Previously on Victoria: Victoria struggled to find her equilibrium again after the birth of her daughter, as both her husband and her ministers attempted to keep the news of Britain’s defeat in Afghanistan from her. Albert, who’s enjoying his crack at power more than he probably wants to admit, also seems quite taken with one Miss Ada Lovelace and her amazing Analytical Engine. Victora’s new Mistress of the Robes – the Duchess of Buccleuch – arrives, along with her niece Wilhelmina, who seems quite taken with Prince Ernest. And, as usual in a time of personal crisis, Victoria once again turns to Lord Melbourne for advice and a pep talk, and we all tried to pretend that he wasn’t looking quite as ill and tired as we feared. (More details can be found in our full recap of last week's episode.)
If any of us were under any illusions that this season of Victoria was going to be a frothy, light-hearted affair, this double-episode promptly put that particular fantasy to rest. While this installment does feature some soapy fun – a costume ball, several dramatic family revelations, and the unfortunate return of Miss Skerrett’s identity theft subplot – the bulk of the story revolves around sadness, depression and loss. There are moments where the supersized story handles these issues well (everything involving Dash and Lord Melbourne) and moments where it does not (the quickness with which Victoria bounces back from a fairly dark bout of post partum depression), but on the whole, the episode is pretty compelling.
There are some fun bits sprinkled in amongst all the sadness and crying though. The first half of the episode focuses on Victoria’s decision to try and boost the Spitalfields silk industry by way of throwing a fancy dress party and forcing all her friends and various royal hangers on to buy silk for their costumes. This altruism by way of shopping isn’t that weird though, the real Victoria actually did the same thing when she got married. The huge piece of Honiton lace she used as part of her wedding dress was so striking – and popular – that it boosted lace sales in Devon afterward. So, it seems safe to assume that her heart’s in the right place on this issue, even if this is possibly an extremely weird way to demonstrate it.
Unfortunately, her less wealthy subjects don’t seem to see it that way, and a large crowd gathers outside the Buckingham Palace gates on the night of her medieval-themed costume party, shouting and spitting and generally just looking like something out of Les Miserables. (Seriously, they’re like five minutes from breaking out into “Do You Hear The People Sing?”) Victoria’s upset by this whole business, convinced that no one understands that she’s trying to use the rampant excess of the royal lifestyle for good in this particular instance. Her decision to box up the party leftovers and send them out to the poor shows that she at least understands what bad optics this all is, though the show also makes it seem as though since that one weaver Victoria met has done well for himself out of the whole thing, that everything’s fine now. Shrug emoji, I guess?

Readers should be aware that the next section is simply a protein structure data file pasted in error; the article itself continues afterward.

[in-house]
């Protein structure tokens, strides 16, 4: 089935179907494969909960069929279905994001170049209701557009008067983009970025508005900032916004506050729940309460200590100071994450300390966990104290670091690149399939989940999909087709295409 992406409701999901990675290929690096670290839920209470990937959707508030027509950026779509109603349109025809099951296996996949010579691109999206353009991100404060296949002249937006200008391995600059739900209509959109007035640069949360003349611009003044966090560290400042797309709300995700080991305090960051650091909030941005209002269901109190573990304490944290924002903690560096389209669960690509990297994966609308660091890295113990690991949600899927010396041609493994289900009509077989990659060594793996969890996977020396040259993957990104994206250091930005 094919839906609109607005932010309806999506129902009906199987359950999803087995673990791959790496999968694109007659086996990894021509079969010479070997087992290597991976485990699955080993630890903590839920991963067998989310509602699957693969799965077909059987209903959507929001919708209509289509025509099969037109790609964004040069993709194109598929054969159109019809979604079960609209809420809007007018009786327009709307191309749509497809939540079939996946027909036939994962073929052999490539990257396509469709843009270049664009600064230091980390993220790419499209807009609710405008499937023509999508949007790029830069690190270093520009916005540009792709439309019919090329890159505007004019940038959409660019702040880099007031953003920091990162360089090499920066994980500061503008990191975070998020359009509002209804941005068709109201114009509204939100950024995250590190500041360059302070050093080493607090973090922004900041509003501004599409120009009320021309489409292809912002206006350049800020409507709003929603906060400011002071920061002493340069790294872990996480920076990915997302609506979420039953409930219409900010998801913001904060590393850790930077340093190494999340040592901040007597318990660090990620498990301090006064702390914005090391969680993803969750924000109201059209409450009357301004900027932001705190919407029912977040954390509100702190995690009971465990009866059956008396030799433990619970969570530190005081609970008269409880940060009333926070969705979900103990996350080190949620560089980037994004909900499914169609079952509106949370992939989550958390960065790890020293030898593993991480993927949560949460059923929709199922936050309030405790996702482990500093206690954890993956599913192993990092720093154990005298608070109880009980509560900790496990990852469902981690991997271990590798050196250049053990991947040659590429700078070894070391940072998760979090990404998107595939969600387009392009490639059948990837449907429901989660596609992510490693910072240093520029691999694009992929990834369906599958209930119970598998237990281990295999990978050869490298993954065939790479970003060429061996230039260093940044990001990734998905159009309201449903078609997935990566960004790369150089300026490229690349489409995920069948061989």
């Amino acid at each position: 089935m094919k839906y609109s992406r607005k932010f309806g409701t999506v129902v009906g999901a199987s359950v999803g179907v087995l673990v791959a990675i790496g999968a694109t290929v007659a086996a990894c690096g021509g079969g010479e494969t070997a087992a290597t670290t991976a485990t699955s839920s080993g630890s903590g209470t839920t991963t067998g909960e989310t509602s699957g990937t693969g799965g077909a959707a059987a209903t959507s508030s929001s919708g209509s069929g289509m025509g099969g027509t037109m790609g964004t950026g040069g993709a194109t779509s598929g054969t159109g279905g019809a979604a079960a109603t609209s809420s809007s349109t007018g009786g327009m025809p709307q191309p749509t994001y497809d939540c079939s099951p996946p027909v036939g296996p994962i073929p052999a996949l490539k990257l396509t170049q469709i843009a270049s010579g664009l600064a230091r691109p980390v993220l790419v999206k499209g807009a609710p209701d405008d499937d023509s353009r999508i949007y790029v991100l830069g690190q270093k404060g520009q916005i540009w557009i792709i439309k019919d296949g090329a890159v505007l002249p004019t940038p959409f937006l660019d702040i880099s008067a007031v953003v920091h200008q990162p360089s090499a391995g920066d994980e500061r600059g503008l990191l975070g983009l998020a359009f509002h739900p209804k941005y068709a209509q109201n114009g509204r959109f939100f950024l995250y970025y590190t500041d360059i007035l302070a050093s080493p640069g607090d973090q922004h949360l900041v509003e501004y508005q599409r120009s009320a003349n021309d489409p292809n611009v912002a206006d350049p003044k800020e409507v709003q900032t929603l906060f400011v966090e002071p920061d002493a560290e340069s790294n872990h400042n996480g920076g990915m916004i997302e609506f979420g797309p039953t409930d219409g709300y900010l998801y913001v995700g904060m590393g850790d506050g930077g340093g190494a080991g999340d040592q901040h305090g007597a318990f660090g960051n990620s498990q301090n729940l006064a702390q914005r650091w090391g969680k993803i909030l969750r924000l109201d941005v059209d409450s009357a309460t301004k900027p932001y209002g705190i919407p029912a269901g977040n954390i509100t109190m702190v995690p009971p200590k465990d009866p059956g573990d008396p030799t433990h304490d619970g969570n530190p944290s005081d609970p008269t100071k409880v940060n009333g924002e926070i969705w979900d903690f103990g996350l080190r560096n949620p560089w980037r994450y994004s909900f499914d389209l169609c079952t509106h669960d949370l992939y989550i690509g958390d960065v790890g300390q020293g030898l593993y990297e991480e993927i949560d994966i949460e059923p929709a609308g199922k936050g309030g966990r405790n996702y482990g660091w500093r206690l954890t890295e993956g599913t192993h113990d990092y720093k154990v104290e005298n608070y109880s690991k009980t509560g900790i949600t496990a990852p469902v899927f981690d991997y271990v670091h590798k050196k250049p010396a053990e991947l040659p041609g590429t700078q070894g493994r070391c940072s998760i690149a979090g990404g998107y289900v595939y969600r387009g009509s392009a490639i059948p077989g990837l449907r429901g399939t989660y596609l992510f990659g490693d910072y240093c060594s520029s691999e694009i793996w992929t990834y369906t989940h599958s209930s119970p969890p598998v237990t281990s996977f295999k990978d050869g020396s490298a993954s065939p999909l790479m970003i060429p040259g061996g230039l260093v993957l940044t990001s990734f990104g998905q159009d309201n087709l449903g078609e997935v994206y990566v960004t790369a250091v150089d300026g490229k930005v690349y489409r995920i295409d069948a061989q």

Good news: The medieval costume party brings Lord Melbourne back to the palace once more, dressed as a not entirely accurate but certainly very attractive version of Dante. Bad news: He’s just been diagnosed with a terminal illness and is determined to keep the news of his ill health from Victoria, because this show hates me and wants to deny me joy. At least they get to dance together one last time, even though Lord M practically fainting during their waltz somehow doesn’t seem to clue Victoria in that something’s wrong.
Albert’s decision to tell his wife the truth about Lord Melbourne’s condition is an admirable one, particularly given the fact that he’s never really seemed to like the man, or approv of his friendship with his wife. But maybe Melbourne’s pep talk about how Albert can still help to build the future of Britain in important ways, even without a crown of his own, left him feeling more charitable towards his old rival. (Which, on the one hand, yay, Lord Melbourne for being awesome again. But on the other, OMG, Albert, get over it, your wife outranks you! Sheesh.)
Victoria, naturally, immediately bolts back to see Melbourne again, carting a creepy yet somehow still adorable mechanical bird in a cage that “sings” Mozart for him, and does her best to act as though everything’s normal. It’s not, though, clearly, and both of them obviously know it. In a five-hanky scene, Victoria struggles not to cry and Melbourne tries not to get emotional and the pair does their best to both convey how much they mean to one another and say goodbye without actually saying any real words to that effect. Any of you who were around for my recaps during Season 1 know how much I adored Victoria and Melbourne together and even though this is breaking my heart, it’s a perfect, understated, emotional farewell for them. (And they left Melbourne’s demise open-ended just enough that I can pretend that he’s somehow still just fine and growing orchids in the country with his rooks like always.)